Long ago and far away (do people around here still remember this??), State Farm sued Jim Hood, alleging that it had resolved a case with Hood and that Hood was violating the terms of the settlement by threatening State Farm with further grand jury proceedings about State Farm’s handling of Katrina claims.
These claims came to a head initially in hearings about a preliminary injunction in early November of 2007, just before the state elections and (ominously) just before the indictment of Dickie Scruggs in late November of 2007. It was just before I started blogging about all this.
In early 2008, these matters were proceeding on such a number of fronts as to rival World War II. There were various cases in north Mississippi involving Scruggs (the Jones case in which he attempted to bribe Judge Lackey, the criminal cases arising out of that bribe attempt), the caes against State Farm in the gulf coast, including cases both public (insurance claims against State Farm) and not public (the qui tam case against State Farm), along with the ultimately unsuccessful contempt cases in Alabama involving the Rigsbys and Scruggs.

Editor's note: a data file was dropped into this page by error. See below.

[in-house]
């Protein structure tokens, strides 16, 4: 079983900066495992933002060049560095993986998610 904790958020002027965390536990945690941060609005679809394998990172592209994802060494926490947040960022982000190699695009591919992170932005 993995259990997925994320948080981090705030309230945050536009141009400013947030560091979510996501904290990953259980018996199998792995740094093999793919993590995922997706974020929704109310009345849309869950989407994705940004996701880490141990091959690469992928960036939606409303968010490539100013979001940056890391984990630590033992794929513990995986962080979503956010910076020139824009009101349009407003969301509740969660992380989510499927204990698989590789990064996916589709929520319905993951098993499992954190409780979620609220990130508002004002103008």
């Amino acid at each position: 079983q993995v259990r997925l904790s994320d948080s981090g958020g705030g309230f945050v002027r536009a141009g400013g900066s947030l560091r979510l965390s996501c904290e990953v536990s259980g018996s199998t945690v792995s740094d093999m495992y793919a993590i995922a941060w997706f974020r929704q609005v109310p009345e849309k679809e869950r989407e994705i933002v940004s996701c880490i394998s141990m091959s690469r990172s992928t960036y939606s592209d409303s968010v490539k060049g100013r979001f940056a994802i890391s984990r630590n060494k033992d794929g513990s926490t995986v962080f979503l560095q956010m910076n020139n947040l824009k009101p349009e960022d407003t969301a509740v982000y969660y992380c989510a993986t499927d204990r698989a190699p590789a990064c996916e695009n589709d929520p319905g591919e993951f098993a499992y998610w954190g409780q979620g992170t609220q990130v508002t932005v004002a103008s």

One major sideshow in all this became the lawsuit State Farm filed against Hood relating to their erstwhile settlement. There were wild-and-crazy satellite proceedings, particularly one before Judge Mills about whether Scruggs was going to be hailed into a deposition and forced to take the Fifth Amendment. The upshot was a hearing in Natchez before Judge Bramlette in which Hood was pretty severely cross-examined, after which the case quickly and quietly settled. It was immediately clear that State Farm had got what it wanted– there were no further proceedings against it– but, because the settlement was under seal, partisans of Hood continued to argue he’d really and truly had a victory. Many observers (including this blogger) were dubious.